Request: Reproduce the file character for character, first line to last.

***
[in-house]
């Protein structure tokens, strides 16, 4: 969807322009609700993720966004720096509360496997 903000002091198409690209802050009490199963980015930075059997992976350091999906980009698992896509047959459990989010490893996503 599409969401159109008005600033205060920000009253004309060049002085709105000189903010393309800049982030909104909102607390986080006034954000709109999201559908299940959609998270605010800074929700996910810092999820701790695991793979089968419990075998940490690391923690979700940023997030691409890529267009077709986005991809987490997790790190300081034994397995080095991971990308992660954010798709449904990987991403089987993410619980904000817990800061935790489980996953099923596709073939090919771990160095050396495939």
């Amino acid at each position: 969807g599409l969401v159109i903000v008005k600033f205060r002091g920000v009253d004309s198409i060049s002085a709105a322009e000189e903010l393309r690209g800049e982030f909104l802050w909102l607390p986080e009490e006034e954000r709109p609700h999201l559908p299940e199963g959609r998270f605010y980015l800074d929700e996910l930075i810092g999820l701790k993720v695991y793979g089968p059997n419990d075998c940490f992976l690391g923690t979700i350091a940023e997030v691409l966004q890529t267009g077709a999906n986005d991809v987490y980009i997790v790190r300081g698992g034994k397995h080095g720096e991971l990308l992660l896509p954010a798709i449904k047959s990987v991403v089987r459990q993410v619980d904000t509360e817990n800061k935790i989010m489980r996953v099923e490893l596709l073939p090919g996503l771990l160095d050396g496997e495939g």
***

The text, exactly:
[in-house]
């Protein structure tokens, strides 16, 4: 969807322009609700993720966004720096509360496997 903000002091198409690209802050009490199963980015930075059997992976350091999906980009698992896509047959459990989010490893996503 599409969401159109008005600033205060920000009253004309060049002085709105000189903010393309800049982030909104909102607390986080006034954000709109999201559908299940959609998270605010800074929700996910810092999820701790695991793979089968419990075998940490690391923690979700940023997030691409890529267009077709986005991809987490997790790190300081034994397995080095991971990308992660954010798709449904990987991403089987993410619980904000817990800061935790489980996953099923596709073939090919771990160095050396495939």
């Amino acid at each position: 969807g599409l969401v159109i903000v008005k600033f205060r002091g920000v009253d004309s198409i060049s002085a709105a322009e000189e903010l393309r690209g800049e982030f909104l802050w909102l607390p986080e009490e006034e954000r709109p609700h999201l559908p299940e199963g959609r998270f605010y980015l800074d929700e996910l930075i810092g999820l701790k993720v695991y793979g089968p059997n419990d075998c940490f992976l690391g923690t979700i350091a940023e997030v691409l966004q890529t267009g077709a999906n986005d991809v987490y980009i997790v790190r300081g698992g034994k397995h080095g720096e991971l990308l992660l896509p954010a798709i449904k047959s990987v991403v089987r459990q993410v619980d904000t509360e817990n800061k935790i989010m489980r996953v099923e490893l596709l073939p090919g996503l771990l160095d050396g496997e495939g």